Second, the *Rational* type represents rational numbers as a ratio of two *Long*s. It’s closed under division. Consequently, *Rational* also provides exact results. We can further tune them to a desired scale to get decimal approximations:

```
val rational = Rational(1) / Rational(3)
val approximation = rational.toBigDecimal(5, RoundingMode.UP)
```

With a scale of *5*, we get *0.33334* as an accurate approximation of the rational *1/3*.

### 4.3. *Real*

Third, we have the *Real* type. It’s an approximation of real numbers. Particularly, *Real* will behave like *Rational* for rational reals. For irrational values, it gives an approximation with the desired precision. Consequently, irrational reals are expensive to compute. Besides, *Real* supports trigonometric operations:

`val PI = Real(16) * atan(Real(Rational(1, 5))) - Real(4) * atan(Real(Rational(1, 239)))`

This is a decent approximation of *PI *using a Machin-like formula. It gives us *3.1415926535897932384626433832795028841972*.

### 4.4. *Complex*

Next, the *Complex* number type represents complex numbers. It’s optimized for *Float* and *Double*. *Complex *doesn’t support ordering. That’s in concordance with its algebraic properties:

```
def quadraticRoots(x: Complex[Double], y: Complex[Double], z: Complex[Double]): (Complex[Double], Complex[Double]) = {
val discriminant = y * y - Complex(4.0) * (x).*(z)
val sqrtDiscriminant = discriminant.sqrt
val r1 = (-y + sqrtDiscriminant) / (Complex(2.0) * x)
val r2 = (-y - sqrtDiscriminant) / (Complex(2.0) * x)
(r1, r2)
}
```

This function calculates the roots of a quadratic equation that has three complex coefficients *x*, *y,* and *z*.

### 4.5. *Interval*

Finally, *Interval[T] *provides arithmetic on intervals for any ordered number type *T*. We can check if a particular number is in the interval or do arithmetic on two intervals:

```
val interval1 = Interval.closed(1, 4)
val interval2 = Interval.open(2, 7)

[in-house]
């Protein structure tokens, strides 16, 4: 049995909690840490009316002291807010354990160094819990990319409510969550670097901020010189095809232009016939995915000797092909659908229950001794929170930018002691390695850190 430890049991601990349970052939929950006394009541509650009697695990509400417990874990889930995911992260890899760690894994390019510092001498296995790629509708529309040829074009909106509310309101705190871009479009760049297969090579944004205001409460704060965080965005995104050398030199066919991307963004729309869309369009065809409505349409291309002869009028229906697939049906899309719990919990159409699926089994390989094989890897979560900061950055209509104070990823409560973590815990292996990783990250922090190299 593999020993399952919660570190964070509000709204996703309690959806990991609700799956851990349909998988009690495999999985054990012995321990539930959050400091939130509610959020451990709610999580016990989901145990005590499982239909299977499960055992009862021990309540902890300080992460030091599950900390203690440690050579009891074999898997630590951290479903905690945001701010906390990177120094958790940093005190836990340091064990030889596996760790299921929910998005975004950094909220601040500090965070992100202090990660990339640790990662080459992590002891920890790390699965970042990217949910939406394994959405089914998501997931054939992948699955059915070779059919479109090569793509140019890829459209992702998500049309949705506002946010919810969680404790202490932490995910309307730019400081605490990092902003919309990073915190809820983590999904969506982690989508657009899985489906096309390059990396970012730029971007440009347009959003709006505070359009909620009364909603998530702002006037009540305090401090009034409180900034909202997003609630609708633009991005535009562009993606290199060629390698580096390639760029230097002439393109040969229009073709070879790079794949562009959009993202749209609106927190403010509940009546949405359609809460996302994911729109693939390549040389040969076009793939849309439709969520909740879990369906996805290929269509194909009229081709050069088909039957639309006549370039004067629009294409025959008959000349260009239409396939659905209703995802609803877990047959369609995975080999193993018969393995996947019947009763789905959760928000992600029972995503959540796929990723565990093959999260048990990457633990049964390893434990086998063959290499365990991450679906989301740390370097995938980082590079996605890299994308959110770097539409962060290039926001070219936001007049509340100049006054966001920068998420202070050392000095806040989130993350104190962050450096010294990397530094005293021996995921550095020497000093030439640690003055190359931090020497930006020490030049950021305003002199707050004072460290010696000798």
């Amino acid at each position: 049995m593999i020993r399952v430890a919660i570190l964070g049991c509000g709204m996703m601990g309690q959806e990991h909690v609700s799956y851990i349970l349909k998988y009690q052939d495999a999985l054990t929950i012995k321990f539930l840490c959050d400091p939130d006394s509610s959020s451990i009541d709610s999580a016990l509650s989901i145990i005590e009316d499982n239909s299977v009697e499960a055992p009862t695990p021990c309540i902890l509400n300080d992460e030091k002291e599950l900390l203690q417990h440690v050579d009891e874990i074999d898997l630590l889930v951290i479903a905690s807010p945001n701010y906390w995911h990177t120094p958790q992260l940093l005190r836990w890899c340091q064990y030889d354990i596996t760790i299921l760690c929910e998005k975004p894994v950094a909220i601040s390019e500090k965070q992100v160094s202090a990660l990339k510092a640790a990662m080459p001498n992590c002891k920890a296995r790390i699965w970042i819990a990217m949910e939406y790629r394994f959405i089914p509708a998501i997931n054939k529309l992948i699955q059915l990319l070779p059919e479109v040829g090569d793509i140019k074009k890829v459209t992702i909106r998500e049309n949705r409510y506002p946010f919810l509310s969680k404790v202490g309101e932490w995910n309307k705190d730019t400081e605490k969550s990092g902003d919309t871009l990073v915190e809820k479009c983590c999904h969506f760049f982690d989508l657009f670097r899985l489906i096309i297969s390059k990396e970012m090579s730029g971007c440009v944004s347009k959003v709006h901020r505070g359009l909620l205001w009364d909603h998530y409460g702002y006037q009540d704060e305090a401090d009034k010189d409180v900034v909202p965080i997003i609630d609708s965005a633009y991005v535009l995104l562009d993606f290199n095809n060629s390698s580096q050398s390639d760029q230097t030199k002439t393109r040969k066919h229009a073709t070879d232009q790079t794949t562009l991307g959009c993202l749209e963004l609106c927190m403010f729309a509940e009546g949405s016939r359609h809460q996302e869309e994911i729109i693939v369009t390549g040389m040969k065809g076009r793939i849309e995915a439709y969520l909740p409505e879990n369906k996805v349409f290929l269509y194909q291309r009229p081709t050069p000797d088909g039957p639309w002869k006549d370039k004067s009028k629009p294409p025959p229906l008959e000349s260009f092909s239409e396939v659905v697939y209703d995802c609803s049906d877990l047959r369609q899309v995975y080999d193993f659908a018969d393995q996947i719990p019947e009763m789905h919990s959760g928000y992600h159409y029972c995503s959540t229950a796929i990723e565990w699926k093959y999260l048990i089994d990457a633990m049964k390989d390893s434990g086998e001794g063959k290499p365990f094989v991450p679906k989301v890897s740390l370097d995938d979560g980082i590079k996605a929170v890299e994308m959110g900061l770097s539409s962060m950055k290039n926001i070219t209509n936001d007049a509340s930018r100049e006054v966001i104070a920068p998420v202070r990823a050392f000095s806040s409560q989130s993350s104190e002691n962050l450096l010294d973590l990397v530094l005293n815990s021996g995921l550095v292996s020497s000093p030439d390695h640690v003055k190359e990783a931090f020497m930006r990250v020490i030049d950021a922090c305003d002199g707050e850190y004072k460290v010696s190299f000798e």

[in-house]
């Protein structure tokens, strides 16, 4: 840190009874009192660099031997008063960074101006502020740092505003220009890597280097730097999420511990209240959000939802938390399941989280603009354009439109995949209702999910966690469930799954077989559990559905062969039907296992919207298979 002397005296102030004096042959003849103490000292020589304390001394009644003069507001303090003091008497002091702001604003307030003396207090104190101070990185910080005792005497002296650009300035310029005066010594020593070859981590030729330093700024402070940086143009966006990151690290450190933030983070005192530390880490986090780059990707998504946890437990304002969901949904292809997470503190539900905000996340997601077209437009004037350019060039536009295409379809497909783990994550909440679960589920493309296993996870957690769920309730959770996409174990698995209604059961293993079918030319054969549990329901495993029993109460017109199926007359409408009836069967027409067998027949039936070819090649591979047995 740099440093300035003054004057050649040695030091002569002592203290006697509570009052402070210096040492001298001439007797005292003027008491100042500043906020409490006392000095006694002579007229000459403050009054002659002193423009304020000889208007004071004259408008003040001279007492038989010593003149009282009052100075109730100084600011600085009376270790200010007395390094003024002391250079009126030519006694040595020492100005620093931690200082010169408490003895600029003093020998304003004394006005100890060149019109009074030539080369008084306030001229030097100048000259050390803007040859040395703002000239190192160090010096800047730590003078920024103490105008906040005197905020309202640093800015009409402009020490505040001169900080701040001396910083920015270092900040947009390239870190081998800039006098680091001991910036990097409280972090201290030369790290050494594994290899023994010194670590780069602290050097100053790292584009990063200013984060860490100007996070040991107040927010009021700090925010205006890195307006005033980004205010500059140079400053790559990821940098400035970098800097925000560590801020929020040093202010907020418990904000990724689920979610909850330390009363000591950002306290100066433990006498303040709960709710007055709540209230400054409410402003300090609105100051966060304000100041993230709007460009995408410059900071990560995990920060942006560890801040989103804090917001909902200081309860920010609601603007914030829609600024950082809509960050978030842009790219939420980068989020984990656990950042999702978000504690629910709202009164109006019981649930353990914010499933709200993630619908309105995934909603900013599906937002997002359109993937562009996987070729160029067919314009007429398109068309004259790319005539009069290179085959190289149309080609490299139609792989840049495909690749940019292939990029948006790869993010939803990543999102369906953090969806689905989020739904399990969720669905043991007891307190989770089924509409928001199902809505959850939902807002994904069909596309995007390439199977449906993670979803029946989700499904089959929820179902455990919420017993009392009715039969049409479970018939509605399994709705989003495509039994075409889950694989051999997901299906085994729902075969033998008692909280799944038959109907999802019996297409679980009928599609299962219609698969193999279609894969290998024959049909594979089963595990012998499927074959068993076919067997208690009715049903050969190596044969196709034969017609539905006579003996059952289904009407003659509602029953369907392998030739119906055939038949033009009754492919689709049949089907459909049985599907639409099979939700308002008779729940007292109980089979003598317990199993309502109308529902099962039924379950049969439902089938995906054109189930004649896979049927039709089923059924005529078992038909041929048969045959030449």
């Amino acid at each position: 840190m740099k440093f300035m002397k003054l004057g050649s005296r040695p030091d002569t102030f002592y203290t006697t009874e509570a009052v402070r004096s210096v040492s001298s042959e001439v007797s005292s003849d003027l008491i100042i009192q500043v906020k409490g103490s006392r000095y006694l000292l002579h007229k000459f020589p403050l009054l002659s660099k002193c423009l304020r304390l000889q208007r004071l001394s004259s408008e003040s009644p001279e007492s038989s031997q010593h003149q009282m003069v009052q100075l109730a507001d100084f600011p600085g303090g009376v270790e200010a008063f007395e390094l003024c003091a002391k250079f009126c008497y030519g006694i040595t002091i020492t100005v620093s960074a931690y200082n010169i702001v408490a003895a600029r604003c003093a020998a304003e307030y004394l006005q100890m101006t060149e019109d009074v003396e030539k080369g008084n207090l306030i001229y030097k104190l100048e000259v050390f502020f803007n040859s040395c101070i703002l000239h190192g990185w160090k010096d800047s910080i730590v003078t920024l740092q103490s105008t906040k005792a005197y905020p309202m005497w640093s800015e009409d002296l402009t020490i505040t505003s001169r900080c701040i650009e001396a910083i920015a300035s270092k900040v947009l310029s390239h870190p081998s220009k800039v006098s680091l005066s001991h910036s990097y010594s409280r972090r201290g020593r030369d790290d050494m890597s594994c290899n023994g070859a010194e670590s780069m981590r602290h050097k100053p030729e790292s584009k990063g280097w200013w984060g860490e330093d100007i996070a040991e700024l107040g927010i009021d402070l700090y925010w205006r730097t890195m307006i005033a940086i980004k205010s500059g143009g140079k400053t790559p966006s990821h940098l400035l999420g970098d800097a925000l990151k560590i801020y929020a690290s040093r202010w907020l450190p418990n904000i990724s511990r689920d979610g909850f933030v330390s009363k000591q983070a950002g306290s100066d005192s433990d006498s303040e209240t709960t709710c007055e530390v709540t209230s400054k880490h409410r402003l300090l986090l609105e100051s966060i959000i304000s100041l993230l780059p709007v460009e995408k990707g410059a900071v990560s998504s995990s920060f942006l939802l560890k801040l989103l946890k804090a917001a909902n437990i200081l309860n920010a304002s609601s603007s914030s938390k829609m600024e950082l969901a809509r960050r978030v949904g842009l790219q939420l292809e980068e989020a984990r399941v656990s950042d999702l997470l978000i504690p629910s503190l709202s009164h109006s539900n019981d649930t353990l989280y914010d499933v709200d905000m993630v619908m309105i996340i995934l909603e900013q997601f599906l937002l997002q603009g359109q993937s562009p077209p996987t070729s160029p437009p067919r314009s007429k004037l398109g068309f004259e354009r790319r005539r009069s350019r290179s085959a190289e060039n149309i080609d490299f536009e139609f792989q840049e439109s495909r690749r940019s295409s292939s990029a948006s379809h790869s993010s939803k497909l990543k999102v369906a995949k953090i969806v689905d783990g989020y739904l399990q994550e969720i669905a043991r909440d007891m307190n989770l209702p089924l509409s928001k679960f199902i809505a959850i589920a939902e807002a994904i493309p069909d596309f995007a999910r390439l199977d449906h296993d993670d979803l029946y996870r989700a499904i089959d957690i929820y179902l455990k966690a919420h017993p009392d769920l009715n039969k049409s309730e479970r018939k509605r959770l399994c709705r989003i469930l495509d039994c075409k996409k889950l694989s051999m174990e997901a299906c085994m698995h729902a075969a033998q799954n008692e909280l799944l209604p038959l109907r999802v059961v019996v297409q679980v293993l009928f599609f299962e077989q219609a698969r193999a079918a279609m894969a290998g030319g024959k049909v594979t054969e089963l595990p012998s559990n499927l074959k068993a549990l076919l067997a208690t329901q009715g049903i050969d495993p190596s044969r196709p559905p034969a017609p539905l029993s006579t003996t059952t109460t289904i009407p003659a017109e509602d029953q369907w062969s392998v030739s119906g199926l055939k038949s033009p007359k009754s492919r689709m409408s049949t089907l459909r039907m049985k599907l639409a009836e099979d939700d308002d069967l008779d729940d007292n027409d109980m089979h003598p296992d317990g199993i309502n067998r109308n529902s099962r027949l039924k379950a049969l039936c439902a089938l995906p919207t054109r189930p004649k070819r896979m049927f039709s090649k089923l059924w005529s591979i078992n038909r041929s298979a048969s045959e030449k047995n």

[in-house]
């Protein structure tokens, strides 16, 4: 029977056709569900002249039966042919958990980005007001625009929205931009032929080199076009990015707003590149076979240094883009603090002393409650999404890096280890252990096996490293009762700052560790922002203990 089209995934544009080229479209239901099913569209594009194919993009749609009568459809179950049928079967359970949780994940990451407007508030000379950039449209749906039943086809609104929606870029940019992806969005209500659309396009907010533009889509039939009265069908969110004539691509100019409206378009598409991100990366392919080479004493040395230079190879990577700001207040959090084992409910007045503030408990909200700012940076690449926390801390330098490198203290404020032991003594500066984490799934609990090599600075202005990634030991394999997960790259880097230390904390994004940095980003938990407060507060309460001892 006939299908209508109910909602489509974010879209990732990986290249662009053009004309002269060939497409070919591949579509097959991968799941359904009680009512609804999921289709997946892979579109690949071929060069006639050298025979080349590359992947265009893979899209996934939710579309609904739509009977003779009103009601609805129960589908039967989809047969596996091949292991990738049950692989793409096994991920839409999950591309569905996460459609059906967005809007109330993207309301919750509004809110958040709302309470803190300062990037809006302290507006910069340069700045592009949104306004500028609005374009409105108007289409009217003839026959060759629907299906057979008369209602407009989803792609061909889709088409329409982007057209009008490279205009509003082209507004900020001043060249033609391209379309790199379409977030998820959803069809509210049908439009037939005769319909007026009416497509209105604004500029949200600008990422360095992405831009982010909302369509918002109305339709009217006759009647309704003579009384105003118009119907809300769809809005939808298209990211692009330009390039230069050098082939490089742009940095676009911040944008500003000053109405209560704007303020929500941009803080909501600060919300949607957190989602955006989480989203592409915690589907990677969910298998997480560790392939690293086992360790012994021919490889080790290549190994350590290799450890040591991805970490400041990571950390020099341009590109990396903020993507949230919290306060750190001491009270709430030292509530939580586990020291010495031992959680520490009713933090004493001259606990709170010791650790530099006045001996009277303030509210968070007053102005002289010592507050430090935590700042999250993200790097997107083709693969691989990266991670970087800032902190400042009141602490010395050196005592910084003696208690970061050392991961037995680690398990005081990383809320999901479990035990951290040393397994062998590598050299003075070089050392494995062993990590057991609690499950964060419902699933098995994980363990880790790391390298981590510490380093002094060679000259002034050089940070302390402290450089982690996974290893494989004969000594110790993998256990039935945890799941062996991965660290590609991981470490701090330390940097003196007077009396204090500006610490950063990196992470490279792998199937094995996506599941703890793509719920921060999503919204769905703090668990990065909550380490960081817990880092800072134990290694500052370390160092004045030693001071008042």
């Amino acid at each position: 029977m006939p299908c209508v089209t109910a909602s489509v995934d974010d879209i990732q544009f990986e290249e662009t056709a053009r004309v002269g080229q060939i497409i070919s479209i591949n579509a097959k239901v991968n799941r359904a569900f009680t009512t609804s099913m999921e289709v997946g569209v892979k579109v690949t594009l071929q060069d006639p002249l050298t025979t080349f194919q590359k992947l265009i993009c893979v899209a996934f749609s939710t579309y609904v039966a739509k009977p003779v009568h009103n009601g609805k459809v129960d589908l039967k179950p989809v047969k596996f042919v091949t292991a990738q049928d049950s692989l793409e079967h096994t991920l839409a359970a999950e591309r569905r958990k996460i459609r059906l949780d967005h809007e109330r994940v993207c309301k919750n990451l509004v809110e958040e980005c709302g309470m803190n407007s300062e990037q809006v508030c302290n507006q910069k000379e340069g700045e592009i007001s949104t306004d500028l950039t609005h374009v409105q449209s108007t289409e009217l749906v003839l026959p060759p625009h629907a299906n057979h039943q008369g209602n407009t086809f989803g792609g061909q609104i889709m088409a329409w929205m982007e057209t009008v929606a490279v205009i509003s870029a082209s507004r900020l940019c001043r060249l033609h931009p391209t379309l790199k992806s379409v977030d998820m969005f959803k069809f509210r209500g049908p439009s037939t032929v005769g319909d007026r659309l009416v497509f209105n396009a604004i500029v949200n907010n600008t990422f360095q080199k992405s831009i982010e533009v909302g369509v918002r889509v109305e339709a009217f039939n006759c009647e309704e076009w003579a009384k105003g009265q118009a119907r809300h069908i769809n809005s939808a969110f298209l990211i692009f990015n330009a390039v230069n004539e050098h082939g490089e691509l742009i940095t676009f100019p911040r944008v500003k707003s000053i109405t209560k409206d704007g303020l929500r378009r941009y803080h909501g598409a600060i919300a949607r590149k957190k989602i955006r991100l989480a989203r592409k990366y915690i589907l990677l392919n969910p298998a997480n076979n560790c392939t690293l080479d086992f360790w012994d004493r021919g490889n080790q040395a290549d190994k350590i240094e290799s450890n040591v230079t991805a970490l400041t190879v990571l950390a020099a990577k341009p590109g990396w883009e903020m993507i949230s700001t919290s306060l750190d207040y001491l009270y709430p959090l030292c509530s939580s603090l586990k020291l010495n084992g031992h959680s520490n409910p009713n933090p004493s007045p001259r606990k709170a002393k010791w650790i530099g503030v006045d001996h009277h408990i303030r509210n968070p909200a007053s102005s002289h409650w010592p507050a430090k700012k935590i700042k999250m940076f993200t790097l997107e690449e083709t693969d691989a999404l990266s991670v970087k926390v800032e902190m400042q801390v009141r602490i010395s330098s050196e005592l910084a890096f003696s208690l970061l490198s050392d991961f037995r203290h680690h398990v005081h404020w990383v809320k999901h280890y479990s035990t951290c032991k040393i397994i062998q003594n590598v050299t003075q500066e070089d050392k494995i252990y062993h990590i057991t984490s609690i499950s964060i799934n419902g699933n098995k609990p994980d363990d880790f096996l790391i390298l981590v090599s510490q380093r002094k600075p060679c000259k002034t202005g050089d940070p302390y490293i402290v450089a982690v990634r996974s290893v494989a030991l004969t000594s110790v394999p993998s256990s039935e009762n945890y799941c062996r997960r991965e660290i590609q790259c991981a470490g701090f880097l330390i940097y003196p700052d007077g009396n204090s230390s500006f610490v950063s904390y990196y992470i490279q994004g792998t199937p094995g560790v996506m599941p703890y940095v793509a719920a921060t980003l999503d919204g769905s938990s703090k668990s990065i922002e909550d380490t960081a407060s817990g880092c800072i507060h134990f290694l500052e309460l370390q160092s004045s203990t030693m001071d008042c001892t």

val union = interval1.union(interval2)
val intersection = interval1.intersect(interval2)
val contains3 = intersection.contains(4)
val contains7 = union.contains(7)
val isSubset = intersection.isSubsetOf(interval2)
```

It’s noticeable that interval bounds can each be open or closed. In our code above, the *intersection* *(2, 4]* is open on the lower bound and closed on the upper one. Consequently, it contains its upper bound and is a subset of *inverval2*.

Globally, Spire offers a wide range of number types. It’s worth noting that *Polynomial *is very useful for doing arithmetic on polynomials. Additionally, the *Algebraic* type is optimized for accurate number comparisons and n-root algorithms.

Besides, the *Number* type can be used for simple calculations. It’s always guaranteed to provide correctness for all the underlying types it wraps. In case we need more speed, we can directly tap into one of its sub-types.

## 5. Type Classes

Most Spire number types are built around algebraic structures. Those structures are represented as specialized type classes. The combination of specialization and implicits makes them fast for most use cases. Let’s review some of the Spire type classes.

### 5.1. *Numeric*, *Fractional,* and *Integral*

Spire has three high-level type classes: *Numeric*, *Fractional,* and *Integral*.

First, *Integral* defines arithmetical operations for all integers: